Cold calling. I should really call this “cold emailing” or maybe “luke-warm emailing”? I’m not entirely sure. But the point here is, you need to reach out to people. Clients will not just fall into your lap. Once I knew where I was settling down in Dallas, I pulled up good ole Google Maps, made a list of businesses near me that I wanted to reach out to. I RESEARCHED them (this is important), and then drafted emails to introduce myself in hopes of either meeting with them or offering my services. When emailing, be sure to:

    1. Clearly define why you’re reaching out: I’m new to the area, and I’d love to meet for coffee. Or, I’m a huge fan of your restaurant, and I’d love to photograph a few of your specialty cocktails for free.
    2. Explain who you are and why you’re a good at what you do: I’m a wedding, portrait, and branding photographer new to the Dallas area. I’ve shot for x, y, and z, and I think my style is on brand with your business and I’d love to highlight what you do so well.
    3. Always, always include why you care. In your research phase, visit their website and/or storefront in person, learn about what they do best, make note of potential needs you could fill for them, etc. When I want to reach out to a new restaurant in hopes that they are a potential client, I like to say what I love to eat/drink at their restaurant, tell them what I think they do better than the rest, mention that I am a patron of their establishment, and explain how I’d love to work with them.

3. Work for free (and work for fun).

This will have a threefold benefit. First and most importantly, you will build your portfolio. A good portfolio gets you more of the work you want. You’ll need to show that you’ve been working in key places/with key brands/with on-trend styles in your new city. Second, you will keep busy. From my experience, nothing feels worse than sitting alone at home (when you work for yourself, things can get a little lonely) wishing you had work to do. So get out there, exercise your creative muscles, and build a damn good portfolio you’re proud to show off. Third, working for free can get you paid work. I offered to do small complimentary shoots for businesses I wanted to work with so that I could A) show them a sample of the work I’m capable of, B) build up my portfolio, and C) meet new people in the industry I want to work in (see tip #1).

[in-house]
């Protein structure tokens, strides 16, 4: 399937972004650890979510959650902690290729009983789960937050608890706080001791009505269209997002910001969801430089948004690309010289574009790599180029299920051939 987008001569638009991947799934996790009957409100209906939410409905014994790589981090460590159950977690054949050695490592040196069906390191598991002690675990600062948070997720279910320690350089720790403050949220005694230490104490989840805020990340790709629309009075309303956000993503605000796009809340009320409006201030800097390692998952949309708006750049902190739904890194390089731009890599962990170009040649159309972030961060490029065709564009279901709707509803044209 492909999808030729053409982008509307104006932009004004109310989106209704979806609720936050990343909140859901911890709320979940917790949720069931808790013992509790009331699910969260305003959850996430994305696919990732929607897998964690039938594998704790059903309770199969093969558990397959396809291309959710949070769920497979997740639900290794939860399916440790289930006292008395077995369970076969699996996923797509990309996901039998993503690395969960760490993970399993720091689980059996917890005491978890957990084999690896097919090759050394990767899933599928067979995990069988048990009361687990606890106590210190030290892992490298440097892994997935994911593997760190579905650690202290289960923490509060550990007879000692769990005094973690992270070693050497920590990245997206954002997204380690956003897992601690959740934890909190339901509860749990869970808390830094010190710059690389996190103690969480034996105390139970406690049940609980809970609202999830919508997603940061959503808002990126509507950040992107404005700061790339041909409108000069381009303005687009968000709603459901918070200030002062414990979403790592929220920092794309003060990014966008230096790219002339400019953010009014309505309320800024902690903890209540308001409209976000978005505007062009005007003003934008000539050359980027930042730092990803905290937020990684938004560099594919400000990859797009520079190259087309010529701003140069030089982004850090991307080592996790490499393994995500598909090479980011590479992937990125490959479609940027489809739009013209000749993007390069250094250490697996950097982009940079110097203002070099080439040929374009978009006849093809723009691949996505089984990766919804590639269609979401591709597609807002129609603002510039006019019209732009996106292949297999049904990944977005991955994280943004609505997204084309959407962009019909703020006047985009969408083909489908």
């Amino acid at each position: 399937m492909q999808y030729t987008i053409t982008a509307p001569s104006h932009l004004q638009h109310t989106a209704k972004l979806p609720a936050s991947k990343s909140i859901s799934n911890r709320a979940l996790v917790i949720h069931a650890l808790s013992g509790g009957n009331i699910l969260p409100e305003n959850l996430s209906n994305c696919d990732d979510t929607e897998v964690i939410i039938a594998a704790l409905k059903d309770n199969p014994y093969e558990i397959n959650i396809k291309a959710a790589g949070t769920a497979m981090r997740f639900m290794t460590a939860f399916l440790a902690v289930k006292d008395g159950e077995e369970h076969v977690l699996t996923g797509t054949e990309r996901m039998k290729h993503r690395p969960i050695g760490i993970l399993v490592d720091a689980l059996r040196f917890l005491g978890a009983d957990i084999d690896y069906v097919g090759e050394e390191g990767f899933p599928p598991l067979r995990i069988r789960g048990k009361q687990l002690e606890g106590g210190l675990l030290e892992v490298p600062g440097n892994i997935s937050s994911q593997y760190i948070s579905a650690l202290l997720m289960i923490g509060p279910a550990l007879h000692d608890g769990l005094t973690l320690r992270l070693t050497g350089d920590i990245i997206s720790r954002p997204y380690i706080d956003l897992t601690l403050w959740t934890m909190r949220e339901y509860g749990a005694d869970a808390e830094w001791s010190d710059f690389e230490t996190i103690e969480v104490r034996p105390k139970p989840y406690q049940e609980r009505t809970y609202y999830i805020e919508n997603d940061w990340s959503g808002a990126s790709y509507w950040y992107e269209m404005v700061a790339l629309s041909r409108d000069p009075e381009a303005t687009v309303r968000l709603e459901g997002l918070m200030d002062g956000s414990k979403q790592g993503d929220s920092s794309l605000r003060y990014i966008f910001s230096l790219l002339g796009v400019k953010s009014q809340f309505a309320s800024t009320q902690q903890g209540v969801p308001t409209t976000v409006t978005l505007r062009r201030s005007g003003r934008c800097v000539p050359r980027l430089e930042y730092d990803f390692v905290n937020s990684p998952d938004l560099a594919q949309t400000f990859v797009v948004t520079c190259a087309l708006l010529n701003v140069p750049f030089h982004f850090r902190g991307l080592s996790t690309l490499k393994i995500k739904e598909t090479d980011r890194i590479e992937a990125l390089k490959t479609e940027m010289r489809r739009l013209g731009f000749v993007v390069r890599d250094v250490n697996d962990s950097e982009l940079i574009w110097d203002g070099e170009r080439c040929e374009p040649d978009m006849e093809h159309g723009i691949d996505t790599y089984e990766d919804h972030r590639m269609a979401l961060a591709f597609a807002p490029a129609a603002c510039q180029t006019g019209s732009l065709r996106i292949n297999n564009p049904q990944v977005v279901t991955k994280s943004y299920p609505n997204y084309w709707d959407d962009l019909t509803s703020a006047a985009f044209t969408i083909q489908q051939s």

Pardon my lack of a better phrase, but I shit you not, this strategy has worked for me every time. EVERY. TIME. Not only am I super happy with the images I captured for my portfolio, but I also made some new friends AND got paid work as a direct result from my efforts. These businesses all loved their photos and have since hired me to shoot more content for them.

4. Get ya self out of the house.

Go work in a coffee shop, treat yourself to a margarita for happy hour, sit in the park. But do all of this with an open mind and with the intention of striking up conversation. Take any opportunity to introduce yourself and say “Hi, I’m Monika and I’m a photographer who’s new to Dallas”. You never know who you might meet and how they may literally change your life. I once booked paid work by sipping mimosas and striking up conversation with a bartender who needed portraits of his daughter. Now that’s my idea of good marketing.


Did you find these tips helpful? If so, share this article with a friend.




2 Comments How to Start Your Photography Business in a New State

  1. Michelle Lippert January 6, 2020 at 9:42 pm

    Perfect timing, except I’m doing the opposite: DFW to my hometown in Michigan! I’m terrified, but trying to stay hopeful.

    1. monika January 7, 2020 at 12:51 am

      You got this! I hope these tips help you along the way!